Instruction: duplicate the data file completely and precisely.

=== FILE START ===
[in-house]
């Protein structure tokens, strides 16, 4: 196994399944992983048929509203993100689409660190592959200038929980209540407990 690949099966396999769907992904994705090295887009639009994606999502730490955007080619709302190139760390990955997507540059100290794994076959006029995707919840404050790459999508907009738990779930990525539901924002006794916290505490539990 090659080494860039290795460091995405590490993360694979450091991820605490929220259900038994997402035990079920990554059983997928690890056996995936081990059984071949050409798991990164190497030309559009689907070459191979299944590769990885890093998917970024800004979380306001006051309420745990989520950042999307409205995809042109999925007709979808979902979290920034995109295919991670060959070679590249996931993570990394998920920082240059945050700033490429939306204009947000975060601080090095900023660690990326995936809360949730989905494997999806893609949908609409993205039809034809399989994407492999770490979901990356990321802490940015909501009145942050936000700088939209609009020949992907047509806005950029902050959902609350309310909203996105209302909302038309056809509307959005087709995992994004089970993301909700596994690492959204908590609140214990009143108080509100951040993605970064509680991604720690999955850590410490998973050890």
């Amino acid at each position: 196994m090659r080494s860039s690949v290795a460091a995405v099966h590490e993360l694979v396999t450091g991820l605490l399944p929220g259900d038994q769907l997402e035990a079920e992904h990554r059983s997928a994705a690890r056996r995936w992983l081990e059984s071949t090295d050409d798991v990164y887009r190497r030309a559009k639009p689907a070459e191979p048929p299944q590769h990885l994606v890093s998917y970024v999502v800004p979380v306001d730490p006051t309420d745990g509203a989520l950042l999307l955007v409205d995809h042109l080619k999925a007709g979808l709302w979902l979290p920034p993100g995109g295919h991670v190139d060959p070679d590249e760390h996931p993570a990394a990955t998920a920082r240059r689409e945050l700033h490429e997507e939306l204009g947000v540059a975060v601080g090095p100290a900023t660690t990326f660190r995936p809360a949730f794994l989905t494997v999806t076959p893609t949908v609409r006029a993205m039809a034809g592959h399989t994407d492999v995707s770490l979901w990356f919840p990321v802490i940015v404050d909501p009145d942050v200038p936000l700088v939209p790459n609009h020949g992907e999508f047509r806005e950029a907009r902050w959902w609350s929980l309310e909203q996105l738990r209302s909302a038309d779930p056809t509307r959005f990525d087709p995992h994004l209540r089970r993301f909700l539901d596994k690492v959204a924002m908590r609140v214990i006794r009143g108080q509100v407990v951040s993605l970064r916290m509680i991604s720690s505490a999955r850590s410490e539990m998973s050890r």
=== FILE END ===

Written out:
[in-house]
């Protein structure tokens, strides 16, 4: 196994399944992983048929509203993100689409660190592959200038929980209540407990 690949099966396999769907992904994705090295887009639009994606999502730490955007080619709302190139760390990955997507540059100290794994076959006029995707919840404050790459999508907009738990779930990525539901924002006794916290505490539990 090659080494860039290795460091995405590490993360694979450091991820605490929220259900038994997402035990079920990554059983997928690890056996995936081990059984071949050409798991990164190497030309559009689907070459191979299944590769990885890093998917970024800004979380306001006051309420745990989520950042999307409205995809042109999925007709979808979902979290920034995109295919991670060959070679590249996931993570990394998920920082240059945050700033490429939306204009947000975060601080090095900023660690990326995936809360949730989905494997999806893609949908609409993205039809034809399989994407492999770490979901990356990321802490940015909501009145942050936000700088939209609009020949992907047509806005950029902050959902609350309310909203996105209302909302038309056809509307959005087709995992994004089970993301909700596994690492959204908590609140214990009143108080509100951040993605970064509680991604720690999955850590410490998973050890």
């Amino acid at each position: 196994m090659r080494s860039s690949v290795a460091a995405v099966h590490e993360l694979v396999t450091g991820l605490l399944p929220g259900d038994q769907l997402e035990a079920e992904h990554r059983s997928a994705a690890r056996r995936w992983l081990e059984s071949t090295d050409d798991v990164y887009r190497r030309a559009k639009p689907a070459e191979p048929p299944q590769h990885l994606v890093s998917y970024v999502v800004p979380v306001d730490p006051t309420d745990g509203a989520l950042l999307l955007v409205d995809h042109l080619k999925a007709g979808l709302w979902l979290p920034p993100g995109g295919h991670v190139d060959p070679d590249e760390h996931p993570a990394a990955t998920a920082r240059r689409e945050l700033h490429e997507e939306l204009g947000v540059a975060v601080g090095p100290a900023t660690t990326f660190r995936p809360a949730f794994l989905t494997v999806t076959p893609t949908v609409r006029a993205m039809a034809g592959h399989t994407d492999v995707s770490l979901w990356f919840p990321v802490i940015v404050d909501p009145d942050v200038p936000l700088v939209p790459n609009h020949g992907e999508f047509r806005e950029a907009r902050w959902w609350s929980l309310e909203q996105l738990r209302s909302a038309d779930p056809t509307r959005f990525d087709p995992h994004l209540r089970r993301f909700l539901d596994k690492v959204a924002m908590r609140v214990i006794r009143g108080q509100v407990v951040s993605l970064r916290m509680i991604s720690s505490a999955r850590s410490e539990m998973s050890r």